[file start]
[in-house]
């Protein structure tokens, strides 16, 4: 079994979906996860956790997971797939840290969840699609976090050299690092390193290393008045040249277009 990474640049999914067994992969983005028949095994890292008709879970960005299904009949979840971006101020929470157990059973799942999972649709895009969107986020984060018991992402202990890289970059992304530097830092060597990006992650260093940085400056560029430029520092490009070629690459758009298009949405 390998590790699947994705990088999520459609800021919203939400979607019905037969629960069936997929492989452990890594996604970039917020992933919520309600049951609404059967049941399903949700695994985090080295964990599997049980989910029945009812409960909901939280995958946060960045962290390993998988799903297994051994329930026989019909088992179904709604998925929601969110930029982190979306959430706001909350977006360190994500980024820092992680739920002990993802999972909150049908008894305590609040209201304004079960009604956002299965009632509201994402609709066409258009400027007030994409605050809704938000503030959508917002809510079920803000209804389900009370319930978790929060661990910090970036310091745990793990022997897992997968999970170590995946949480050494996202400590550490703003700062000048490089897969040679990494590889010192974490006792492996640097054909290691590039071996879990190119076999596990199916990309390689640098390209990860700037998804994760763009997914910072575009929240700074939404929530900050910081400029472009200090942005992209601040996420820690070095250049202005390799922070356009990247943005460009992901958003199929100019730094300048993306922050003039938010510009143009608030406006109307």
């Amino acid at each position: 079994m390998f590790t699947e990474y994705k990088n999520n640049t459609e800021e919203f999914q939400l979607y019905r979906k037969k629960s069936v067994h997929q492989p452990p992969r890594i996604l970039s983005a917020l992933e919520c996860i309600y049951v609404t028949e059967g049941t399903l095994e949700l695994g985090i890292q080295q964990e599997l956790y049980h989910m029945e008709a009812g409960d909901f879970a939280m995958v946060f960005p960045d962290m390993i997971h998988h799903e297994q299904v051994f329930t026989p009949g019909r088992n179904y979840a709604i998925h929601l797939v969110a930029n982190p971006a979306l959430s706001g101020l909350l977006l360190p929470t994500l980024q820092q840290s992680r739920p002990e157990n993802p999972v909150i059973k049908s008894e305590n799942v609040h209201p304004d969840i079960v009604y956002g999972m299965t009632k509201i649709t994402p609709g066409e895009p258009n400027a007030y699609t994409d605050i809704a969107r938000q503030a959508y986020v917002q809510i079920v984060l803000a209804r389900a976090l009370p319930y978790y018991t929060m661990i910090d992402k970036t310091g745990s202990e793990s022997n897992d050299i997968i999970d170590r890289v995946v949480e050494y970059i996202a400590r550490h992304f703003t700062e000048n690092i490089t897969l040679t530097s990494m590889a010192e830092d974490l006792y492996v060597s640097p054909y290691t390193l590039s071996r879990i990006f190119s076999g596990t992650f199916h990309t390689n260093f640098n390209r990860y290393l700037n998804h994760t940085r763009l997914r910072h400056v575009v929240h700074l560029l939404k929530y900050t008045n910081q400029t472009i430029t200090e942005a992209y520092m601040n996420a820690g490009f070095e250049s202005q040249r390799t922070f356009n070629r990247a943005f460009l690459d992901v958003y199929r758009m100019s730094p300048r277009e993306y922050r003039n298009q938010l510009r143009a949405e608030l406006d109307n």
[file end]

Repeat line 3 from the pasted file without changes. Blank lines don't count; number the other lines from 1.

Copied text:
């Amino acid at each position: 079994m390998f590790t699947e990474y994705k990088n999520n640049t459609e800021e919203f999914q939400l979607y019905r979906k037969k629960s069936v067994h997929q492989p452990p992969r890594i996604l970039s983005a917020l992933e919520c996860i309600y049951v609404t028949e059967g049941t399903l095994e949700l695994g985090i890292q080295q964990e599997l956790y049980h989910m029945e008709a009812g409960d909901f879970a939280m995958v946060f960005p960045d962290m390993i997971h998988h799903e297994q299904v051994f329930t026989p009949g019909r088992n179904y979840a709604i998925h929601l797939v969110a930029n982190p971006a979306l959430s706001g101020l909350l977006l360190p929470t994500l980024q820092q840290s992680r739920p002990e157990n993802p999972v909150i059973k049908s008894e305590n799942v609040h209201p304004d969840i079960v009604y956002g999972m299965t009632k509201i649709t994402p609709g066409e895009p258009n400027a007030y699609t994409d605050i809704a969107r938000q503030a959508y986020v917002q809510i079920v984060l803000a209804r389900a976090l009370p319930y978790y018991t929060m661990i910090d992402k970036t310091g745990s202990e793990s022997n897992d050299i997968i999970d170590r890289v995946v949480e050494y970059i996202a400590r550490h992304f703003t700062e000048n690092i490089t897969l040679t530097s990494m590889a010192e830092d974490l006792y492996v060597s640097p054909y290691t390193l590039s071996r879990i990006f190119s076999g596990t992650f199916h990309t390689n260093f640098n390209r990860y290393l700037n998804h994760t940085r763009l997914r910072h400056v575009v929240h700074l560029l939404k929530y900050t008045n910081q400029t472009i430029t200090e942005a992209y520092m601040n996420a820690g490009f070095e250049s202005q040249r390799t922070f356009n070629r990247a943005f460009l690459d992901v958003y199929r758009m100019s730094p300048r277009e993306y922050r003039n298009q938010l510009r143009a949405e608030l406006d109307n």